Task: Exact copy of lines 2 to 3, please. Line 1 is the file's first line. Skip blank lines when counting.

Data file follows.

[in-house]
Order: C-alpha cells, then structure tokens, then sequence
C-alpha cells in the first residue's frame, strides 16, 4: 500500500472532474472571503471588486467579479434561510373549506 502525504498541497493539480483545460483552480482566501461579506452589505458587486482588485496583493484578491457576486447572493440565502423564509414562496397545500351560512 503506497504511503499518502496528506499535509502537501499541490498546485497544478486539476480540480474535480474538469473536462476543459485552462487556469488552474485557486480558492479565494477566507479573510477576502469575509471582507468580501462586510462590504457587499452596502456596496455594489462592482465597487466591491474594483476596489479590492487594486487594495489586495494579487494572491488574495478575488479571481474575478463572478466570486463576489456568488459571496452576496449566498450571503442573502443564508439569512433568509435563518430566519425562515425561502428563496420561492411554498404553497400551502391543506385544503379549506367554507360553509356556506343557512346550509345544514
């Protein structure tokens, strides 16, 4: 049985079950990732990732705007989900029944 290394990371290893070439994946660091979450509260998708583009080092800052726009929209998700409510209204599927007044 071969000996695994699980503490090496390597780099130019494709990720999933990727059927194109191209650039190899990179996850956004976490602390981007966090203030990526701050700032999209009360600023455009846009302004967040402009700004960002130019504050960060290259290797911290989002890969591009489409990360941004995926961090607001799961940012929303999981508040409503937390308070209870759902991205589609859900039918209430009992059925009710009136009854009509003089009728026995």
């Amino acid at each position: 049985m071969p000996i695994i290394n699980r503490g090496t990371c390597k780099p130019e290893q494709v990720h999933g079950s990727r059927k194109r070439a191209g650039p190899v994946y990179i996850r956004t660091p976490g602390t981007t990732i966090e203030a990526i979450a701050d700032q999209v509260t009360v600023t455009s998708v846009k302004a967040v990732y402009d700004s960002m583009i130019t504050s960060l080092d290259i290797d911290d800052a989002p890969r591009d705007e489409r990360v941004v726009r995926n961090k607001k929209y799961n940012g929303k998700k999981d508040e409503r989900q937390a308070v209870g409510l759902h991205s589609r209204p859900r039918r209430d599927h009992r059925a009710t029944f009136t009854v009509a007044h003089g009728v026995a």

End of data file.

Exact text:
Order: C-alpha cells, then structure tokens, then sequence
C-alpha cells in the first residue's frame, strides 16, 4: 500500500472532474472571503471588486467579479434561510373549506 502525504498541497493539480483545460483552480482566501461579506452589505458587486482588485496583493484578491457576486447572493440565502423564509414562496397545500351560512 503506497504511503499518502496528506499535509502537501499541490498546485497544478486539476480540480474535480474538469473536462476543459485552462487556469488552474485557486480558492479565494477566507479573510477576502469575509471582507468580501462586510462590504457587499452596502456596496455594489462592482465597487466591491474594483476596489479590492487594486487594495489586495494579487494572491488574495478575488479571481474575478463572478466570486463576489456568488459571496452576496449566498450571503442573502443564508439569512433568509435563518430566519425562515425561502428563496420561492411554498404553497400551502391543506385544503379549506367554507360553509356556506343557512346550509345544514